Tax cuts extension deal passes first Senate test
Estate tax: The House Democrats' line in the sand?

Commuter tax benefit moving along as part of tax cuts extension bill

One of the provisions in the tax cuts extension deal is "parity for exclusion from income for employer-provided mass transit and parking benefits (sec. 727 of the bill and sec. 132 of the Code)."

These are the transportation fringe benefits offered by many businesses. They typically include reimbursements to employees for the costs of parking, mass transit passes, van pool fees and certain bicycle commuting expenses.

The great thing for workers is that these transportation perks are not counted as part of their income for tax purposes.

In 2009, the American Recovery and Reinvestment Act (the Obama stimulus package) nearly doubled the monthly pretax cap commuters could spend on this benefit. It went from $120 to $230.

The expanded benefit also evened up the tax treatment of employer subsidized mass transit and workplace parking benefits. The change, say supporters, promotes the use of more eco-friendly transportation by commuters.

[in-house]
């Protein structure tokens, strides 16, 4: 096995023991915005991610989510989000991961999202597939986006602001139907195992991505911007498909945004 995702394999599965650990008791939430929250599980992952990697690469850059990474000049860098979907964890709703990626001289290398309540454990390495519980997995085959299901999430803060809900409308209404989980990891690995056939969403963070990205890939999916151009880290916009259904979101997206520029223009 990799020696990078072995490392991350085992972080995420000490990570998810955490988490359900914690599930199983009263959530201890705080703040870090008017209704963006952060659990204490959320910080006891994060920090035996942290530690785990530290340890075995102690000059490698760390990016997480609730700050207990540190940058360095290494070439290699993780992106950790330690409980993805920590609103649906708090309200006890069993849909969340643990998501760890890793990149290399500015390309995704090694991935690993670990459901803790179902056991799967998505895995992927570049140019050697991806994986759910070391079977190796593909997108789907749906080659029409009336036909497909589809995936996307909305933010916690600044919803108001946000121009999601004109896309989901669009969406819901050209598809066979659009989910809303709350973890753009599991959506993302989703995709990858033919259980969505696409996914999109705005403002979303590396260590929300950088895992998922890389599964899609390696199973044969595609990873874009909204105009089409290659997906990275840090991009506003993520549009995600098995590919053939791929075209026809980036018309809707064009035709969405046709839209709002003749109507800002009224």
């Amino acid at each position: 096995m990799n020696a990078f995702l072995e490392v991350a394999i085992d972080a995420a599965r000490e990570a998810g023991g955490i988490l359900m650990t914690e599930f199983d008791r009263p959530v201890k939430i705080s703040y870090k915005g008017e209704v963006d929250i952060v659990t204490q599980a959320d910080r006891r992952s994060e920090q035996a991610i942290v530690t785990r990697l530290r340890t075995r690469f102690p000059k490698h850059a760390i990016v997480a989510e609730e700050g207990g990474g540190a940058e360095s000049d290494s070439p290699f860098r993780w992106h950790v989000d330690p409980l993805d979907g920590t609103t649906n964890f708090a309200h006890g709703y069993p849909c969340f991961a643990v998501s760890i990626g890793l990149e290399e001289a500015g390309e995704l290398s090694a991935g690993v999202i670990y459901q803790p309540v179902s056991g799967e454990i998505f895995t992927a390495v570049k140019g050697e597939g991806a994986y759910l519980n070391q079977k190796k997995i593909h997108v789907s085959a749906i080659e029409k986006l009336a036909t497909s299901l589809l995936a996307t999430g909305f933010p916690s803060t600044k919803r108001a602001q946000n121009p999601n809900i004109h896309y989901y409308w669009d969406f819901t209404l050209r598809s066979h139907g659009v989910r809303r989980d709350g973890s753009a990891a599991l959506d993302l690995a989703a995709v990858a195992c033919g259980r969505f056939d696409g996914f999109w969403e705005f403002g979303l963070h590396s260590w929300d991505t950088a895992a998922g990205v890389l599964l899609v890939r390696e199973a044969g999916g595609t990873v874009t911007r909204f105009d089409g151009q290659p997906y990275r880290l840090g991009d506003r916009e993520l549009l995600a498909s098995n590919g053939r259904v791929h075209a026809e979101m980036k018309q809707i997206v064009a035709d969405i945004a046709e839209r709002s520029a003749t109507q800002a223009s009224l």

But this benefit will be reduced next year unless Congress acts, with the monthly cap dropping back to $120.

Luckily for those who must hit the highways to get to work, the bigger benefit is moving closer to passage.

The wordy parity provision noted in the opening paragraph comes straight from the Tax Relief, Unemployment Insurance Reauthorization, and Job Creation Act of 2010, better known as the Senate version of the tax cuts extension deal. The Senate agreed yesterday to vote on the full measure, possibly as early as today.

The mass transit provision popped into my head (yeah, I know, scary; just think about what the hubby has to deal with day in and day out) when I saw that IKEA gave bicycles to all 12,400 of its U.S. employees.

SAN FRANCISCO - MAY 14:  Bicyclists ride their bikes along Market Street on Bike to Work Day May 14, 2009 in San Francisco, California. Over 150,000 bicyclists are expected to participate in the 15th annual Bike to Work Day event that promotes exercise and helps reduce pollution.  (Photo by Justin Sullivan/Getty Images)

New wheels! OK, only two instead of four, but still, new wheels!

There's just one problem. The IRS will likely view this bike boon as a taxable fringe benefit rather than a tax-free gift.

Or, as Mary O'Keefee notes in her blog Bed Buffaloes in Your Tax Code, There's No Such Thing as a Free Bike.

Looks like IKEA should have consulted Oprah for tax advice.

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